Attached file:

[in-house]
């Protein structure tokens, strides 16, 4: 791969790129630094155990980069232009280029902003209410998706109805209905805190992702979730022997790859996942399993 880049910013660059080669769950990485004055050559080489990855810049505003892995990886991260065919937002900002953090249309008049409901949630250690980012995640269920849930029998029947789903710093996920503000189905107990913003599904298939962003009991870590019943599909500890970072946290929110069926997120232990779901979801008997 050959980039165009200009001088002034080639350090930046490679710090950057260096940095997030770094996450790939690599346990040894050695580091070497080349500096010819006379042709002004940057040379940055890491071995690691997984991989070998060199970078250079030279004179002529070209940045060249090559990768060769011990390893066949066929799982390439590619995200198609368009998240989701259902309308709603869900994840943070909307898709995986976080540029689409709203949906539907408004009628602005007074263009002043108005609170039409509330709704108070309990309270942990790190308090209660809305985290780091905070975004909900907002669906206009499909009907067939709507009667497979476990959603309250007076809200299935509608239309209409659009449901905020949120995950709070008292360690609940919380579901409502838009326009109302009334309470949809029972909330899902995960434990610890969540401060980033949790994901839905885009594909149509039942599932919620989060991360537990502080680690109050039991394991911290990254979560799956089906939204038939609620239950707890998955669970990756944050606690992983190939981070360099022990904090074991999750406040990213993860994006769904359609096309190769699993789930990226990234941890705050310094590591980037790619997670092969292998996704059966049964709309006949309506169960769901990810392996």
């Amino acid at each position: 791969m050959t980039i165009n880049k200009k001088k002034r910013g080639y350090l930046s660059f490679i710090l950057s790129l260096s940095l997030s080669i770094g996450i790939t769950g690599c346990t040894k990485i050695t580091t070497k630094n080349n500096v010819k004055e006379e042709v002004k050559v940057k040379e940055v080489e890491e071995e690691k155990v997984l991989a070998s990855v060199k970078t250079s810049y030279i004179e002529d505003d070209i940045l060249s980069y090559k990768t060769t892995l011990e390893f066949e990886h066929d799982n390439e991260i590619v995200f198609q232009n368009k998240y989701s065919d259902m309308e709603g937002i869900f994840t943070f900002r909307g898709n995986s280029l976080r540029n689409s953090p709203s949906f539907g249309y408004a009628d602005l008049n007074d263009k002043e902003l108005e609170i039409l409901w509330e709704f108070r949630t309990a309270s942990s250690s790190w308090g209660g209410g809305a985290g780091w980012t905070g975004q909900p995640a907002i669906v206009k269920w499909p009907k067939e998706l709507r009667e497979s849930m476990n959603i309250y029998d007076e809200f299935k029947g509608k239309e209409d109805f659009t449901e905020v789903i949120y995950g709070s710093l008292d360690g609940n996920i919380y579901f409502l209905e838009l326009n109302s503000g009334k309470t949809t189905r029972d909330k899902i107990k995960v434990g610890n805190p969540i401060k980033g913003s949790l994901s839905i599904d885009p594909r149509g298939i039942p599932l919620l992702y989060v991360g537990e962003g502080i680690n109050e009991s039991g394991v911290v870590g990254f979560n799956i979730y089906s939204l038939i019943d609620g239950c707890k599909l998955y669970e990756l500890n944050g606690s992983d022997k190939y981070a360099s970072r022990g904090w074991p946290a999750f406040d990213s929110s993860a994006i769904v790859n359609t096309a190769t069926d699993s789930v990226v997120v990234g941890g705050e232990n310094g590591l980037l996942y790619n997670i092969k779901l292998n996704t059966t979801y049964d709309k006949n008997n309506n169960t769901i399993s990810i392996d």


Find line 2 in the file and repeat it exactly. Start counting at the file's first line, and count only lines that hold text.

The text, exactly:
């Protein structure tokens, strides 16, 4: 791969790129630094155990980069232009280029902003209410998706109805209905805190992702979730022997790859996942399993 880049910013660059080669769950990485004055050559080489990855810049505003892995990886991260065919937002900002953090249309008049409901949630250690980012995640269920849930029998029947789903710093996920503000189905107990913003599904298939962003009991870590019943599909500890970072946290929110069926997120232990779901979801008997 050959980039165009200009001088002034080639350090930046490679710090950057260096940095997030770094996450790939690599346990040894050695580091070497080349500096010819006379042709002004940057040379940055890491071995690691997984991989070998060199970078250079030279004179002529070209940045060249090559990768060769011990390893066949066929799982390439590619995200198609368009998240989701259902309308709603869900994840943070909307898709995986976080540029689409709203949906539907408004009628602005007074263009002043108005609170039409509330709704108070309990309270942990790190308090209660809305985290780091905070975004909900907002669906206009499909009907067939709507009667497979476990959603309250007076809200299935509608239309209409659009449901905020949120995950709070008292360690609940919380579901409502838009326009109302009334309470949809029972909330899902995960434990610890969540401060980033949790994901839905885009594909149509039942599932919620989060991360537990502080680690109050039991394991911290990254979560799956089906939204038939609620239950707890998955669970990756944050606690992983190939981070360099022990904090074991999750406040990213993860994006769904359609096309190769699993789930990226990234941890705050310094590591980037790619997670092969292998996704059966049964709309006949309506169960769901990810392996």